Jabari Parker received an avalanche of get-well messages after suffering a season-ending left anterior cruciate ligament tear last week.
One of them came from Detroit Pistons coach Stan Van Gundy, who immediately texted Bucks coach Jason Kidd.
“I don’t do this often,’’ Van Gundy said of his text. “But I love the way plays; he plays hard. And he seems from the outside like not only a good player but a high character guy
“I texted Jason (Kidd) right away when I heard about it and just said, ‘Hey, I feel awful about him.’ I don’t like to see anyone get hurt, but when it’s a good, young guy who goes about it the right way, you really feel bad for him.
“I wanted to convey my condolences to Jabari.’’
The 21-year-old Parker sustained his second ACL of his young pro career last week against the Miami Heat at the BMO Harris Bradley Center in Milwaukee. He underwent surgery on Tuesday in Vail, Colo., and is expected to be sidelined for about a year.
Parker, the No. 2 overall pick in the 2014 draft, was having an All-Star caliber season before suffering the injury, averaging 20.1 points, 6.2 rebounds and 2.8 assists in 51 games.
Not closing the door
Speaking of Van Gundy, he isn’t ruling out the possibility of his younger brother, Jeff, returning to coaching in the NBA.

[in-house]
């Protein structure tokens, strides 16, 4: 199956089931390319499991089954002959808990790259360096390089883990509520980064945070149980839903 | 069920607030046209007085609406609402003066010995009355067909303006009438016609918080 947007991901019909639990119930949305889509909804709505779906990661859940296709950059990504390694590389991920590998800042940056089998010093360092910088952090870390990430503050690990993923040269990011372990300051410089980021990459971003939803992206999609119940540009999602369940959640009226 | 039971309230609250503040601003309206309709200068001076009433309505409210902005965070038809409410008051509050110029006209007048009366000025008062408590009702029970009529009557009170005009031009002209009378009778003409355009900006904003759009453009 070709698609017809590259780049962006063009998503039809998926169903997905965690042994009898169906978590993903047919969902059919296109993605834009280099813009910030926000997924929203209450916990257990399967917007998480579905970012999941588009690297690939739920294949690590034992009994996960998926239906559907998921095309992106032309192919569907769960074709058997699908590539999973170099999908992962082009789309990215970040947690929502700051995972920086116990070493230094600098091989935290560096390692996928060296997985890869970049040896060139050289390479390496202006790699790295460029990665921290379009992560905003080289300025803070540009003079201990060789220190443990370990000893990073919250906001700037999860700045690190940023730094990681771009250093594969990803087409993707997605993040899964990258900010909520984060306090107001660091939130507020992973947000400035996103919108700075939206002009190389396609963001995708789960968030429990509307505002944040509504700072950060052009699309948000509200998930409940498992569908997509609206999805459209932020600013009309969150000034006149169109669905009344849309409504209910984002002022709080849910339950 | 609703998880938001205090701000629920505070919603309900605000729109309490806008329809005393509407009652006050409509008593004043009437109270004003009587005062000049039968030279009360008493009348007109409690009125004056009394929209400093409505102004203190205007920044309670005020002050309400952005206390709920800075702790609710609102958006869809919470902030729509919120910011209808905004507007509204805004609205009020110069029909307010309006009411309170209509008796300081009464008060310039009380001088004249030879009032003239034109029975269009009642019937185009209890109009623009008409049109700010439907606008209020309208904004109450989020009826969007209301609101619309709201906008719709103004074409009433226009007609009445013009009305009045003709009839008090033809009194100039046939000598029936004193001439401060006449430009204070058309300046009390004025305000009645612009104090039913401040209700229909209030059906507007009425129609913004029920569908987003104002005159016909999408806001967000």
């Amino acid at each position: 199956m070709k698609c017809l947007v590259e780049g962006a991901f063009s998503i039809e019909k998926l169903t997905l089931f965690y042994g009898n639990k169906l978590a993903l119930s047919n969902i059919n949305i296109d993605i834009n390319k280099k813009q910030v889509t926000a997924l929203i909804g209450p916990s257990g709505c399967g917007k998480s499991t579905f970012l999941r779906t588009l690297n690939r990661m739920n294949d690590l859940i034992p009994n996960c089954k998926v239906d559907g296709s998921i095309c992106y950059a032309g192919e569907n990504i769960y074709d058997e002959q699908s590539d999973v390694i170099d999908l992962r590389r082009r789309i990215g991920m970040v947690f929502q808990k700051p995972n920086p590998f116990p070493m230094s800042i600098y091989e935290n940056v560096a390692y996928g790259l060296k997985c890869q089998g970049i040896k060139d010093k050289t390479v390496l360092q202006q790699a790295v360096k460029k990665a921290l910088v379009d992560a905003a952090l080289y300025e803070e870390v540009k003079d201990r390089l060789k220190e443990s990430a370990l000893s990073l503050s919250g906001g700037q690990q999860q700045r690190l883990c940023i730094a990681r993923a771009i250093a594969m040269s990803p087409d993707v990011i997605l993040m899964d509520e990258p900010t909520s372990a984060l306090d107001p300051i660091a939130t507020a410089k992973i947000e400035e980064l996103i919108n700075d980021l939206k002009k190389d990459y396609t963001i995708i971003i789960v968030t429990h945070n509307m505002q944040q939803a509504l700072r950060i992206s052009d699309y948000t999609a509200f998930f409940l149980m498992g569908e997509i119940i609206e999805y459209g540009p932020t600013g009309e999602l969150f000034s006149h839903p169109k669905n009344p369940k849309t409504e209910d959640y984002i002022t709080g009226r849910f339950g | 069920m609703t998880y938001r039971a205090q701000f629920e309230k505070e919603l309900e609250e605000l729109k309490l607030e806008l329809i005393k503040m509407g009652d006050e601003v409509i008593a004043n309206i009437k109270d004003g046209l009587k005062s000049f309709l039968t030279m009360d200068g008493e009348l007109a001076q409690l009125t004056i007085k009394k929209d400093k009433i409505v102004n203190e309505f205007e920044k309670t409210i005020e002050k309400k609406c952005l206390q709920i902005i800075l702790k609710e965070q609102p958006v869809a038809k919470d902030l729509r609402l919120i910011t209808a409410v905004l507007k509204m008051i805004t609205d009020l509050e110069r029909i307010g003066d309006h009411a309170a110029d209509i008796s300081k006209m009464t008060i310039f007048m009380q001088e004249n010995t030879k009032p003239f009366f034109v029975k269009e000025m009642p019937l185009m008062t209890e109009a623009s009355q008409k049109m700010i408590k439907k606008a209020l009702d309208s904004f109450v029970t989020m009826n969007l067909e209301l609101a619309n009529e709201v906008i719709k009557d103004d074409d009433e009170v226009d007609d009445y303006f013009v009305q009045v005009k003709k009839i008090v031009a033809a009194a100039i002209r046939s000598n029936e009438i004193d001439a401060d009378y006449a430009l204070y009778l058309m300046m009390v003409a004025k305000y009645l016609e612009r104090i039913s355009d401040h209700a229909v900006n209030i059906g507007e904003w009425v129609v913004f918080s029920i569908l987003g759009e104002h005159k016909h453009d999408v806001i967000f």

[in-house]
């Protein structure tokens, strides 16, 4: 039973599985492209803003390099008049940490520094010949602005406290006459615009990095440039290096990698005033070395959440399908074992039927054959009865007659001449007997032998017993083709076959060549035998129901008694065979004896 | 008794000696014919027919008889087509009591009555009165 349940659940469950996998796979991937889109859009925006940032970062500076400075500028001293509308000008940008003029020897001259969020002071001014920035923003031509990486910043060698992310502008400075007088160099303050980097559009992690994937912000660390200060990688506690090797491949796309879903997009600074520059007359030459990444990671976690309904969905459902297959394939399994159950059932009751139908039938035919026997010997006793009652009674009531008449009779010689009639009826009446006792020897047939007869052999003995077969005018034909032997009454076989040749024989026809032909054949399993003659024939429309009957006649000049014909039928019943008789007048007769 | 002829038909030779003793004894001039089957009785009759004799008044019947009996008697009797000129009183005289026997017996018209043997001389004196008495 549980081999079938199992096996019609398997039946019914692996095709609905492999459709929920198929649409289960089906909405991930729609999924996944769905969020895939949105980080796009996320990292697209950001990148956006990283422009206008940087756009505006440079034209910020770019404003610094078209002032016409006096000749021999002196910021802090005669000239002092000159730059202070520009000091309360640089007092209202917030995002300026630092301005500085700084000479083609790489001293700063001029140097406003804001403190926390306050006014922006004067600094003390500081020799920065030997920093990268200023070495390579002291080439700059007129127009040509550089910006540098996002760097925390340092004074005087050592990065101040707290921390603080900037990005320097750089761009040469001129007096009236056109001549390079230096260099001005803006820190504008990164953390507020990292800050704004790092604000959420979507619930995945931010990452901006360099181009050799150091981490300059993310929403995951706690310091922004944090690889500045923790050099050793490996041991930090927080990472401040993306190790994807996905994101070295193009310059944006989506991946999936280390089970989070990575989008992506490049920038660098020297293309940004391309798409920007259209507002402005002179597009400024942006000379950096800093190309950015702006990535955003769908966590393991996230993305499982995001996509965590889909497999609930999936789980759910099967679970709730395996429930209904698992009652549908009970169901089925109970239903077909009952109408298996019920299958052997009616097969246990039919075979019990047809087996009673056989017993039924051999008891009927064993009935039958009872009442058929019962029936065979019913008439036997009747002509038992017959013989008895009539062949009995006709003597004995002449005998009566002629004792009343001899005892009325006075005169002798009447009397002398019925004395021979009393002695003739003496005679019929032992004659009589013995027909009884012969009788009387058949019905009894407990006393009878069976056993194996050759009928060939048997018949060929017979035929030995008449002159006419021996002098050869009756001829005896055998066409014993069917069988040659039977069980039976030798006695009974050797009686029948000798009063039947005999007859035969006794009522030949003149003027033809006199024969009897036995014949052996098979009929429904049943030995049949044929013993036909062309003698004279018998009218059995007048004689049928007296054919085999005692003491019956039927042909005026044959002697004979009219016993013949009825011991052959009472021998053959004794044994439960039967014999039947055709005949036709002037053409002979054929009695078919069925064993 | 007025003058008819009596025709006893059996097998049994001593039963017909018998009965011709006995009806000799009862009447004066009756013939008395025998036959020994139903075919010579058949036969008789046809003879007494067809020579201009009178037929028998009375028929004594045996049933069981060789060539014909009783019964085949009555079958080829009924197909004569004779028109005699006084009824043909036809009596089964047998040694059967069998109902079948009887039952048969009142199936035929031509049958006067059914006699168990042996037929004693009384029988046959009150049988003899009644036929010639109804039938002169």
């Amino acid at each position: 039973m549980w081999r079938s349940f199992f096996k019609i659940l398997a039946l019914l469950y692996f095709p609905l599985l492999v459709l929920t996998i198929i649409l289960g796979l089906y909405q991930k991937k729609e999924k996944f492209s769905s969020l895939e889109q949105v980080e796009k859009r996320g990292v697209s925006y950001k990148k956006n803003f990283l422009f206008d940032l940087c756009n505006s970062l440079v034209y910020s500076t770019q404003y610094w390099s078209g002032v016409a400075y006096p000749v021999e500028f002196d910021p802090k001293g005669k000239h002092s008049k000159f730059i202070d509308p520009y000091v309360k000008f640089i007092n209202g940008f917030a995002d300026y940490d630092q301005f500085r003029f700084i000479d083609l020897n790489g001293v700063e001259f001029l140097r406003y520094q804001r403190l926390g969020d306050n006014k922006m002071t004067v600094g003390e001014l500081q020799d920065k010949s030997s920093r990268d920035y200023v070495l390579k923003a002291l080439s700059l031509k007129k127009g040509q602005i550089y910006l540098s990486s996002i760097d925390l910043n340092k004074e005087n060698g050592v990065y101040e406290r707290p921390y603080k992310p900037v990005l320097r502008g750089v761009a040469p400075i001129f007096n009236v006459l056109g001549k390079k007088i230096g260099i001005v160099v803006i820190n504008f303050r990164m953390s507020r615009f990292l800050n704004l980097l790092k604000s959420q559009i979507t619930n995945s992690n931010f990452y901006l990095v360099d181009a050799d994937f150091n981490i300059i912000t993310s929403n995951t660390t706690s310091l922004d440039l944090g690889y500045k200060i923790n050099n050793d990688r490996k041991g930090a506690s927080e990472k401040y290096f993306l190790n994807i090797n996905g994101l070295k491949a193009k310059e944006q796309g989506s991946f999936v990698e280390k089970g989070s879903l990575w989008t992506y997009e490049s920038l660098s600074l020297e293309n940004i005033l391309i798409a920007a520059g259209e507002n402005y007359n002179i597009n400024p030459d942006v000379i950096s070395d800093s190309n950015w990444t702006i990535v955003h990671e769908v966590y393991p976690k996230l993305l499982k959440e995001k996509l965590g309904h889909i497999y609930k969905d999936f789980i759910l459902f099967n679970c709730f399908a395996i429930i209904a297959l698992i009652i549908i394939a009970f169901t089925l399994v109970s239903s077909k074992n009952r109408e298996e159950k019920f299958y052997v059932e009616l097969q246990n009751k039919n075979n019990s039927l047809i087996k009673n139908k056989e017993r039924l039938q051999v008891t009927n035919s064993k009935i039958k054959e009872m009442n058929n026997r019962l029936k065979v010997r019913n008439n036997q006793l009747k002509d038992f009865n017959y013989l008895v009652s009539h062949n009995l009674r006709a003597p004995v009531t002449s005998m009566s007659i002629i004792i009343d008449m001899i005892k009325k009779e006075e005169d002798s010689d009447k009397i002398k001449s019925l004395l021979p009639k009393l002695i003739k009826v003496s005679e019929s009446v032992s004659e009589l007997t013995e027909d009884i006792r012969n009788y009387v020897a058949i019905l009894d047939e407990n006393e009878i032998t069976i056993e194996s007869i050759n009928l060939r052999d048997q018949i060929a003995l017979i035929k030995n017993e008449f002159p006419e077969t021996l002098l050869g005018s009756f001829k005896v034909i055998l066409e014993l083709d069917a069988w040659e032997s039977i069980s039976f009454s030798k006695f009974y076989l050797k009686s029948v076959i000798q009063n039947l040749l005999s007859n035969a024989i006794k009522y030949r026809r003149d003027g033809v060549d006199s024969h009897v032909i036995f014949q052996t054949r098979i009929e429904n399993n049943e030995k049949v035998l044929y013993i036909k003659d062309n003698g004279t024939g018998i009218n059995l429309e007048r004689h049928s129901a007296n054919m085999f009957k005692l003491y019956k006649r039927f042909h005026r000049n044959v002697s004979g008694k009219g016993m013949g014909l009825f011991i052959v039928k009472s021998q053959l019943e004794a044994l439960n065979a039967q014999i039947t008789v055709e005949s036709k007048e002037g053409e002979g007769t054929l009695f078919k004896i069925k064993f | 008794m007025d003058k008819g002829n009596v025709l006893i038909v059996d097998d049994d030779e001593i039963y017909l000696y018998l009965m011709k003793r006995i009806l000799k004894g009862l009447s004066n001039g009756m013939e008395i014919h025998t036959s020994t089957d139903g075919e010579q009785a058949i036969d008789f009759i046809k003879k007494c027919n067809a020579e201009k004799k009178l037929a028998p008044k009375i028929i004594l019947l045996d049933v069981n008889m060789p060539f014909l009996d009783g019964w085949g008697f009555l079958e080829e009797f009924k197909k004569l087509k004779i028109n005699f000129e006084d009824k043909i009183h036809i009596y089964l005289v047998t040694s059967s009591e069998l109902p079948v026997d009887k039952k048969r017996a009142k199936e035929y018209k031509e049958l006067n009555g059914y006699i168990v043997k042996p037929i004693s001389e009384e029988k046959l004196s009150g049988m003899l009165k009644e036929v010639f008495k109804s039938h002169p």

Jeff Van Gundy hasn’t coached in a decade, or since the 2006-2007 season with the Houston Rockets. He coached the Rockets for four seasons after having been the head coach of the New York Knicks for six-plus seasons.
Van Gundy’s teams advanced to the playoffs on nine occasions, including twice to the Finals in 1999 and 2000 with the Knicks. His career record is a sterling 430-318, a .575 winning percentage.
Jeff Van Gundy, 55, is currently a color commentator for ESPN.
Asked if he could see Jeff back on the sidelines, Stan said, “Yeah, with the right situation, absolutely. I don’t know if he will, but I definitely can see it.’’
Stan, who said he talks to his brother “all the time’’, added, “He misses parts of it (coaching), but he also has a real good job, so it goes both ways.’’
Just how excited is Bucks rookie guard Malcolm Brogdon about playing in Rising Stars Challenge on Friday night in New Orleans?
Well, he had his bags packed already early in the week for his trip to the “Big Easy’’.
“I’m excited; I’m excited to represent the Bucks,’’ said Brogdon, whom the Bucks stole in the second round of the 2016 draft. “Just the excitement of playing in the (Rising Stars Challenge) and watching Giannis (Antetokounmpo) in the All-Star Game is going to be special.
“I think it’s an honor. Not a lot of people are given that opportunity so, like I said, I’m excited.’’
Not ready to hang it up
Considering Jason Terry is one of the oldest players in the NBA at 39 years old, there has been speculation this could be his last season and that he would then pursue a coaching job either at the college or NBA level.
Terry emphatically squelched that speculation, telling me, “No. No. I’m going to play two more years, God willing. Actually, I AM going to play two more years.’’
Terry has played reasonably well this season while coming off the bench for the Bucks. He’s appeared in 47 games, averaging 3.6 points and 17.1 minutes
The Bucks are 25-30 at the All-Star break. After 55 games last season, they were 22-33.